Get Multiple Records with Azure Functions

Contents

Overview

This article introduces how to retrieve multiple records from a Kintone App using Azure Functions.

What is Azure Functions?

Azure Functions is a feature of Microsoft Azure. It is a serverless computing service that can run programming codes in response to triggers, similar to AWS Lambda. From the browser, cron jobs can be set up for batch processing. Node.js and C# codes can run in response from HTTP triggers (Webhooks).

Examples of using Azure Functions

Run Kintone REST APIs periodically

Set up cron expressions to periodically run codes on Azure Functions. Kintone data can be accessed with Kintone REST APIs.

Image: Azure Function runs periodically to retrieve data from Kintone.

Integrate with Azure services using Webhooks

Set up Kintone’s webhooks with Azure Functions to integrate with various other Azure services.

Image: Kintone integrates with other Azure services using Webhooks.

Prepare the Azure Functions environment

Create an account and set up Azure Functions

Prepare an Azure Functions environment with the following steps.

  1. Create a Microsoft Azure account (External link)
  2. Prepare Azure Functions (External link)
  3. Create Functions (External link)

Install the package modules

Follow the steps below to install the Node.js package.

Choose Advanced Tools -> Go->.

Screenshot: On Azure Functions, choose Advanced Tools and Go.

From the header, select Debug console -> CMD.

Screenshot: On Azure Functions, select CMD from the Debug Console menu in the header.

A console screen is displayed when Kudu is opened.
The package can be installed from this console.

Screenshot: A console screen will be displayed.

From the directory links, navigate to the Function folder that was created.

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D:\home\site\wwwroot\<function_name>

Screenshot: While the user is navigating through the directories, the Kudu console displays the current location.

Run the following npm command. A number of questions will be asked. Enter the name and description, and then skip the rest by holding Enter.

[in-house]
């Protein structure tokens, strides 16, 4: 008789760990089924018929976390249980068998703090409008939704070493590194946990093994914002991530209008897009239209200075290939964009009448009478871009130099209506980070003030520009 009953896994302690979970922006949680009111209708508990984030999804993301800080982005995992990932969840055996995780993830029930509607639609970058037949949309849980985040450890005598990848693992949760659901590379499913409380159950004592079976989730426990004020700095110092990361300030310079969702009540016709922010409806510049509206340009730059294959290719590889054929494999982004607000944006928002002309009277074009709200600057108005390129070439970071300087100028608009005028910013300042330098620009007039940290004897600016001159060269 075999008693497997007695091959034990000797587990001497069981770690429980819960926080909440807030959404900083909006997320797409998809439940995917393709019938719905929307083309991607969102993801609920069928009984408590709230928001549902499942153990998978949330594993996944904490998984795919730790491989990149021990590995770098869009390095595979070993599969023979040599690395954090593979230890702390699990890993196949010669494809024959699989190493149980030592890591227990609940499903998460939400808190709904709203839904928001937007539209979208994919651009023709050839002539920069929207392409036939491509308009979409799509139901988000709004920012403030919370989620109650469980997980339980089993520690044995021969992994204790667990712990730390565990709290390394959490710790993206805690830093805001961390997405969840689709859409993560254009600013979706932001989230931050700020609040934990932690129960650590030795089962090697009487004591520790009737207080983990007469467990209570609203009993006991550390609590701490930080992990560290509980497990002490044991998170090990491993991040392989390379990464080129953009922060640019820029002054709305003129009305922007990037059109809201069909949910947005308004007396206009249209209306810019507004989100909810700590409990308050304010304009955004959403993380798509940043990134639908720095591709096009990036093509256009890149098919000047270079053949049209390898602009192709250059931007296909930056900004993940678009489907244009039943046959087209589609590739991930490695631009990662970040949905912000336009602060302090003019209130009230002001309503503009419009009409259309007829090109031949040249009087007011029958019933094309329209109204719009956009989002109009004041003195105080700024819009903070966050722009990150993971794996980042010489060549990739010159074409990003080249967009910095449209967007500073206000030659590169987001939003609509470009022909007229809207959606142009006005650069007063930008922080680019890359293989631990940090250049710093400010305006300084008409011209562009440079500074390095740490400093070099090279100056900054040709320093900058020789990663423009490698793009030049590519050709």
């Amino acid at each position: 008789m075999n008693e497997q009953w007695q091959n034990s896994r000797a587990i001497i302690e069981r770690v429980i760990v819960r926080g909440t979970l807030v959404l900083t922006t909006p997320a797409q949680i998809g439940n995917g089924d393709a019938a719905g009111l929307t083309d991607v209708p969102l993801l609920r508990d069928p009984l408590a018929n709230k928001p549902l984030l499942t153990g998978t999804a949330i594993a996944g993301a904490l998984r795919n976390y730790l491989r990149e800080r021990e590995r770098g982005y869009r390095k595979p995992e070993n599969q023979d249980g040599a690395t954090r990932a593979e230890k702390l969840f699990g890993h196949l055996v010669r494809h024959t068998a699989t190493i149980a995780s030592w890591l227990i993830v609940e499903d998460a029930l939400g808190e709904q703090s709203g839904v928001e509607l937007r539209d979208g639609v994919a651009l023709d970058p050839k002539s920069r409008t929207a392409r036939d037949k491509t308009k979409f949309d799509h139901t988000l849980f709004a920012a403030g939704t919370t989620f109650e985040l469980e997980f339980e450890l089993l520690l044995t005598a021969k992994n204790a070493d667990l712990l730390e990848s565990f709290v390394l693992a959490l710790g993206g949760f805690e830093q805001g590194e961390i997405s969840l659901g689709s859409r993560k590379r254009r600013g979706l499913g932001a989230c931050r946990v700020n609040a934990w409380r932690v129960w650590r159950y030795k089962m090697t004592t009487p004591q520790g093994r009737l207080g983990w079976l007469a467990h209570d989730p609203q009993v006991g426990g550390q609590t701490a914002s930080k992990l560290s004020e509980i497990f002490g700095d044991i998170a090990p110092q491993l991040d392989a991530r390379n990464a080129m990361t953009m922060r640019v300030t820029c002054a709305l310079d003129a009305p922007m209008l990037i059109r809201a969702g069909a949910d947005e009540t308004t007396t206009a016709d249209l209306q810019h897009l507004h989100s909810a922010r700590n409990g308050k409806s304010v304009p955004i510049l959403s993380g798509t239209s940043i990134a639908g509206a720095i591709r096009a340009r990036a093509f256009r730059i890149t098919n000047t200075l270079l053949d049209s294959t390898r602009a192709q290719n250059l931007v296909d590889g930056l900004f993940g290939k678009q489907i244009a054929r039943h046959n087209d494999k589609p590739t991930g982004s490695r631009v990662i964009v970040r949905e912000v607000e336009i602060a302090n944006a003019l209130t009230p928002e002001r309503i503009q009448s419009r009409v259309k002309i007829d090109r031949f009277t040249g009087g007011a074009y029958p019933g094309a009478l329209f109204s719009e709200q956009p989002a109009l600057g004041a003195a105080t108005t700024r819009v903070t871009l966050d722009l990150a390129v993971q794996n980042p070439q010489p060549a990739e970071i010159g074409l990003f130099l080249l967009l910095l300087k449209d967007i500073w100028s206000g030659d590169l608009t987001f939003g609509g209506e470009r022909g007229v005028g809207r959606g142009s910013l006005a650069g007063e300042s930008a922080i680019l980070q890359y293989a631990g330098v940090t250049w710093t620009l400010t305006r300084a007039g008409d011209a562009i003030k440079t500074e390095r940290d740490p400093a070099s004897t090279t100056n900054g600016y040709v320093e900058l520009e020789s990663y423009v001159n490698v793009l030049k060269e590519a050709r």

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D:\home\site\wwwroot\<function_name>> npm init

Install the following packages:

  • request
  • request-promise
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D:\home\site\wwwroot\<function_name>> npm install request --save-dev
D:\home\site\wwwroot\<function_name>> npm install request-promise --save-dev

A node_modules folder and package.json file will be created after the installation is complete.

Open package.json and make sure that the settings are as follows:

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{
  "name": "test",
  "version": "1.0.0",
  "description": "test",
  "main": "index.js",
  "scripts": {
    "test": "echo \"Error: no test specified\" && exit 1"
  },
  "author": "",
  "license": "ISC",
  "devDependencies": {
    "request": "^2.75.0",
    "request-promise": "^4.1.1"
  }
}

The Function Editor

This is the Function Editor where the code will be managed.

Screenshot: Azure Function's Function Editor page.

  1. The Endpoint URL. Azure Functions executes the code when an HTTP request is made to this URL.
  2. The code editor, including the code that will run.
  3. An area to display context logs when the code runs.
  4. An area to test HTTP requests.

Sample Code

The following is a sample that retrieves multiple record data from Kintone and displays it in the log. Type it into the code editor of Azure Functions. Replace the values of GET_URL, APP_ID and X-Cybozu-Authorization with the Kintone environment’s URL, the target App ID, and the Password Authentication value respectively.

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var rp = require('request-promise');

var GET_URL = 'https://{subdomain}.kintone.com/k/v1/records.json'; // Enter your subdomain
var APP_ID = 101; // Enter your App ID

module.exports = function(context, data) {

  var getRecords = function() {
    // Enter your authentication data
    var header_data = {
      'X-Cybozu-Authorization': 'xxxxxxxxxxxxxxxxx'
    };

    var req = {
      'method': 'GET',
      'url': GET_URL + '?app=' + APP_ID,
      'headers': header_data,
      'json': false,
    };
    return req;
  };

  rp(getRecords())
    .then(function(resp) {
      context.log(JSON.stringify(JSON.parse(resp), null, '  '));
      context.done();
    })
    .catch(function(error) {
      context.log('error:' + JSON.stringify(error, null, '  '));
      context.fail();
    }
    );
};

Save the code and click “Run”.

If the code runs successfully, data of multiple records should be retrieved from Kintone and be displayed in the log. Status “200 OK” should also be displayed.

Screenshot: The Function Editor displaying the response from running Kintone's REST API.

Reference

Azure Functions | Documentation (External link) Azure Functions | Kudu (External link)